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Doctor of Medicine: Tulane University School of Medicine
Residency in Radiology: Louisiana State University Medical Center
Advanced Certification: Certified, American Board of Radiology
Specialty: Breast Imaging/PET CT
Mary Beth Lobrano, a native of Fort Worth, Texas, moved to New Orleans in 1990 to attend Tulane Medical School. In 1998, she completed a diagnostic radiology residency at LSU, most of which took place in Charity Hospital. "Charity was an amazing place to learn and gain experience," states Lobrano, who laments the closure of the famous hospital. She spent two years teaching at LSU after finishing her residency, then moved to private practice, arriving at EJGH in the spring of 2000. Her interest in PET/CT dates back to 2002, when the first non-mobile PET/CT scanner in the state was installed at EJ. "Over the past 10 years, PET/CT has changed the way we image cancer patients, and it's changed the way we treat cancer patients," Lobrano notes. "The metabolic information from PET/CT allows us to determine if a certain treatment is effective, so that ineffective treatments can be stopped earlier, and new therapy initiated."
When the PET Fusion Center of East Jefferson General Hospital opened in 2002, Ted Vaz RT( N) was the first technologist in the state to operate a fixed PET/CT scanner. Soon joined by Denise Whelan RT (N), the two technologists now have performed well over 8000 PET/CT scans. The dynamic, humorous team are well-known amongst patients and staff, and form the backbone of the PET Fusion Center. Their concern for patients and attention to detail is reflected in the high quality of their work.
Available at the EJGH PET Fusion Center since 2010, the "PET bone scan" fuses PET images obtained with F-18 NaF, a tracer with high bone uptake, with CT bone windows to produce a 3D bone scan. Advantages compared to traditional nuclear medicine (Tc-99m MDP) bone scans include:
To schedule an exam, contact Lori Chauvin at 883-8995.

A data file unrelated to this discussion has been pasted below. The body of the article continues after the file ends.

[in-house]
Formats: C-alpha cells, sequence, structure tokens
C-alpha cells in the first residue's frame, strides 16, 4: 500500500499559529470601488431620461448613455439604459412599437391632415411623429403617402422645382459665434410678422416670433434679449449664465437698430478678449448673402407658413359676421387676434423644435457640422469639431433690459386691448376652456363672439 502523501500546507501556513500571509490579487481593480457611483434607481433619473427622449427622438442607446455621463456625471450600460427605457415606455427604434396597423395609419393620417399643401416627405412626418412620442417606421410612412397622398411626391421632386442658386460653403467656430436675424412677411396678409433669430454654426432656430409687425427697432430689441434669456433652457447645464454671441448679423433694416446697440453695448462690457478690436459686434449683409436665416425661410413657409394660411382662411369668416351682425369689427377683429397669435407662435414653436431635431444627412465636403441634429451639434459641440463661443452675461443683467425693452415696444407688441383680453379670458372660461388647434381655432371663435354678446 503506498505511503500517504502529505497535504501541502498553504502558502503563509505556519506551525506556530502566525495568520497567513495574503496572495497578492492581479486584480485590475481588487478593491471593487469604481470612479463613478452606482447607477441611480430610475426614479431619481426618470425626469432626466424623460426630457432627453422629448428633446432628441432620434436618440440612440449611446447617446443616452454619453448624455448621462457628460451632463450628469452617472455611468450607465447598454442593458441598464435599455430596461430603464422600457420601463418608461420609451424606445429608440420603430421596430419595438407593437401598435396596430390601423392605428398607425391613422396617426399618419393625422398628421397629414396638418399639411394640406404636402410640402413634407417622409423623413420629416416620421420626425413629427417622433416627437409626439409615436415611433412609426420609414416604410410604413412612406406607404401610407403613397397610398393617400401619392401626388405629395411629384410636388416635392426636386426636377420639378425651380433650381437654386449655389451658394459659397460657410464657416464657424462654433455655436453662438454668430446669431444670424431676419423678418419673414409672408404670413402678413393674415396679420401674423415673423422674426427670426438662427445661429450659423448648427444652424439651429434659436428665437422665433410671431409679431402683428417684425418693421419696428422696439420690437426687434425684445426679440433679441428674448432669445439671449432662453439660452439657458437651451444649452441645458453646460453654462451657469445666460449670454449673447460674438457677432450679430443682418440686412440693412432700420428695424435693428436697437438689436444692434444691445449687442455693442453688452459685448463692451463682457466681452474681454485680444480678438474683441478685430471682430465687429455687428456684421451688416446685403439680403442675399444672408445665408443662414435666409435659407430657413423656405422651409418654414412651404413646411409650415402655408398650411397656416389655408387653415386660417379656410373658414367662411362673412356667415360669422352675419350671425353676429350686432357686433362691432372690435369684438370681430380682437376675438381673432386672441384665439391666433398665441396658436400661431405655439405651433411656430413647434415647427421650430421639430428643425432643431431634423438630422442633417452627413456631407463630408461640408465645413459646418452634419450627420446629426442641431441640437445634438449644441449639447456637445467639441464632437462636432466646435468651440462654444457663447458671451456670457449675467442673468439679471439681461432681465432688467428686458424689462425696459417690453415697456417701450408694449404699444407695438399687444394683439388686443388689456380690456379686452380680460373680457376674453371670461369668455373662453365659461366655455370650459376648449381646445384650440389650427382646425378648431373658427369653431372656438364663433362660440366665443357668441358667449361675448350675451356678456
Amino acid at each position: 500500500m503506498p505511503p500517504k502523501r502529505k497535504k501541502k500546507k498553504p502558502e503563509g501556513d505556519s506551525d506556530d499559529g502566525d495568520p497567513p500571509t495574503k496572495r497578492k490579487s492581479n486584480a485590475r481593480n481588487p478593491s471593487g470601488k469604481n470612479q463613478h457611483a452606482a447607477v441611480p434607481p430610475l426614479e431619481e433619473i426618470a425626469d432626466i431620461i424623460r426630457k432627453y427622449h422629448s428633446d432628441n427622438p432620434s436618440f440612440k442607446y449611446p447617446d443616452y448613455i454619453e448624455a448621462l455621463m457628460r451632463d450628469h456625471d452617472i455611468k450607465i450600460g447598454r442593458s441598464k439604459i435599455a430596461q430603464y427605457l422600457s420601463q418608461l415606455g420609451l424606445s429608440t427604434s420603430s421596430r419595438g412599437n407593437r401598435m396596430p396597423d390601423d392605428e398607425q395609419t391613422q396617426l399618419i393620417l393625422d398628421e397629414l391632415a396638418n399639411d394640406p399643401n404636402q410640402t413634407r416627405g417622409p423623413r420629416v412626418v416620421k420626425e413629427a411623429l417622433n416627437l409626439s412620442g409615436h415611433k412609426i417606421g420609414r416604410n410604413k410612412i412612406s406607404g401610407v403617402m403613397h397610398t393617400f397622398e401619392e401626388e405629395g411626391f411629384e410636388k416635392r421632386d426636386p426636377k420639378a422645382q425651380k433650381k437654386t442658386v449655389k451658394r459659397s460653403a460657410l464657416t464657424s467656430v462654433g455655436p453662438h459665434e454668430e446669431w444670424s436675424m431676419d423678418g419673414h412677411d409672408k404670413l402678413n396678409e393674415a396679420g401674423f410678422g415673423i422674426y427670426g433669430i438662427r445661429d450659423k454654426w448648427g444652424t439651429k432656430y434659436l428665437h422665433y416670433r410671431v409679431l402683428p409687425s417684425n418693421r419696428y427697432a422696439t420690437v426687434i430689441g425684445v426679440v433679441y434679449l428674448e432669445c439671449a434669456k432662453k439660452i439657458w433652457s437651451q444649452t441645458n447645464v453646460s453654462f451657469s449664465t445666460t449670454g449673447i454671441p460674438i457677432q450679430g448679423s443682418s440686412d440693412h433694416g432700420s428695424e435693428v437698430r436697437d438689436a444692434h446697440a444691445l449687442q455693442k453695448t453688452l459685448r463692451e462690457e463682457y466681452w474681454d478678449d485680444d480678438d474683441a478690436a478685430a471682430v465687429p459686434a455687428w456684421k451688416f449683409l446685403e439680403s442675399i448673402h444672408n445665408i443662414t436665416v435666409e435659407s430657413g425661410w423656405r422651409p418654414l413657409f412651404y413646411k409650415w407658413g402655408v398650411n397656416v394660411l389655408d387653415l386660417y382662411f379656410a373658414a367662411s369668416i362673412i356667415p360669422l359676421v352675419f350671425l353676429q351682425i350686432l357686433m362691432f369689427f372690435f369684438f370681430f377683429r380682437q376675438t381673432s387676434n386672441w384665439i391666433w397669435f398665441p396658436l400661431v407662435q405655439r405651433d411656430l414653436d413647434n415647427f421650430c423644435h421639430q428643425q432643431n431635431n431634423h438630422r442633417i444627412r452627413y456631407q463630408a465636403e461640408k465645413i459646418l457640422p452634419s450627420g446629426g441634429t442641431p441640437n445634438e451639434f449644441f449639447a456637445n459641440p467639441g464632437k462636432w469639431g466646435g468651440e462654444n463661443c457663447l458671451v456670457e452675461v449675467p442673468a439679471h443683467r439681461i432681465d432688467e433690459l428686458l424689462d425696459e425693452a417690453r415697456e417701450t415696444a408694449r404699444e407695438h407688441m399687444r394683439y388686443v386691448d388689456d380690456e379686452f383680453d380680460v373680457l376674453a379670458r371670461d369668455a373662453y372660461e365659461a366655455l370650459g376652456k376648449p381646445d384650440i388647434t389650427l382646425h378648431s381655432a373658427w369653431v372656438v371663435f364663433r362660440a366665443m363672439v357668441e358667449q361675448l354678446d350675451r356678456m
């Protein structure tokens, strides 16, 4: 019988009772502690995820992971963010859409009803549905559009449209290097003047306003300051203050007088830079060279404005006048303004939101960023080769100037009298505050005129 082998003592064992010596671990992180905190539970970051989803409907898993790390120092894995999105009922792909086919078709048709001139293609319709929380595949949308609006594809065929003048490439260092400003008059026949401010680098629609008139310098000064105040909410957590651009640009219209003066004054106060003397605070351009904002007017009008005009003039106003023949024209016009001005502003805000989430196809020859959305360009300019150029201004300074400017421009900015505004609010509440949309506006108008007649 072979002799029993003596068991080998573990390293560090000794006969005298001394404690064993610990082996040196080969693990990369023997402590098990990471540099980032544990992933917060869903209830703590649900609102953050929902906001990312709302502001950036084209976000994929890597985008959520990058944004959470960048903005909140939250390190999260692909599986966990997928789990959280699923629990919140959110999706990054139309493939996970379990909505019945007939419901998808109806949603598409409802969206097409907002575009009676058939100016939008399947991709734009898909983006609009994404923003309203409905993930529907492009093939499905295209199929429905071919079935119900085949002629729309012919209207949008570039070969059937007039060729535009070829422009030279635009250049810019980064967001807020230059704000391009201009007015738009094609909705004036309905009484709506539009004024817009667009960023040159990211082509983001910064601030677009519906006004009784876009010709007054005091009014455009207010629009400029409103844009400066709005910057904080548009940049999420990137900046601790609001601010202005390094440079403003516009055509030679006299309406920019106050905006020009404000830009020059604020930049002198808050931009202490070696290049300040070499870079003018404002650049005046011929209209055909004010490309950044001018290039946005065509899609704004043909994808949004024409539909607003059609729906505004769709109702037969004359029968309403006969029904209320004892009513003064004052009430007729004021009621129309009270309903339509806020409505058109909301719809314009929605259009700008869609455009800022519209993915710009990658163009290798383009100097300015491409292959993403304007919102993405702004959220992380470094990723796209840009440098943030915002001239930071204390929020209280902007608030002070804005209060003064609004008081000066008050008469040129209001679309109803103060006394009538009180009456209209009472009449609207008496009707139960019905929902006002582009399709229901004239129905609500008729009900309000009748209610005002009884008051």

As the first provider of PET/CT in the region, East Jefferson General Hospital demonstrated its commitment to offering the most up-to-date cancer imaging technology. The recent acquisition of the GE Discovery 690 PET/CT with Time of Flight reiterates the hospital's commitment to remaining on the forefront of molecular imaging.
The new scanner features many advances compared to older generation scanners. "PET/CT couples a PET scanner and a CT scanner in the same gantry; both the PET and CT components of the Discovery 690 produce higher resolution images with lower radiation dose compared to older models," explains radiologist Dr. Puneet Singha. The PET portion of the scanner incorporates 24 rings of lutetium-based crystals (instead of the traditional BGO crystals) coupled to high-speed photomultiplier tubes, increasing count rate and boosting signal to noise ratios. This enables higher quality images to be obtained with lower tracer dose and quicker scan times, improving patient comfort and decreasing radiation dose. "Scan times have been reduced significantly," notes PET/CT technologist Denise Whelan. "Many of our patients are very ill, and it's difficult for them to lie on the scanner table for extended periods of time, so this is a significant improvement for them."
Mary Jane Curson has devoted 39 years of her life to radiology, 16 of those at EJGH. After graduating from the Indiana University School of Radiology in 1973, Mary Jane gained experience in mammography, CT and special procedures, as well as x-ray. She has been working in a supervisory capacity for the past 15 years; her duties at EJ include supervising CT. "When I first entered the field of radiology, I would never have imagined the advances in technology we have today. I am so pleased to be a part of this new CT technology that is available only at EJGH," states Curson.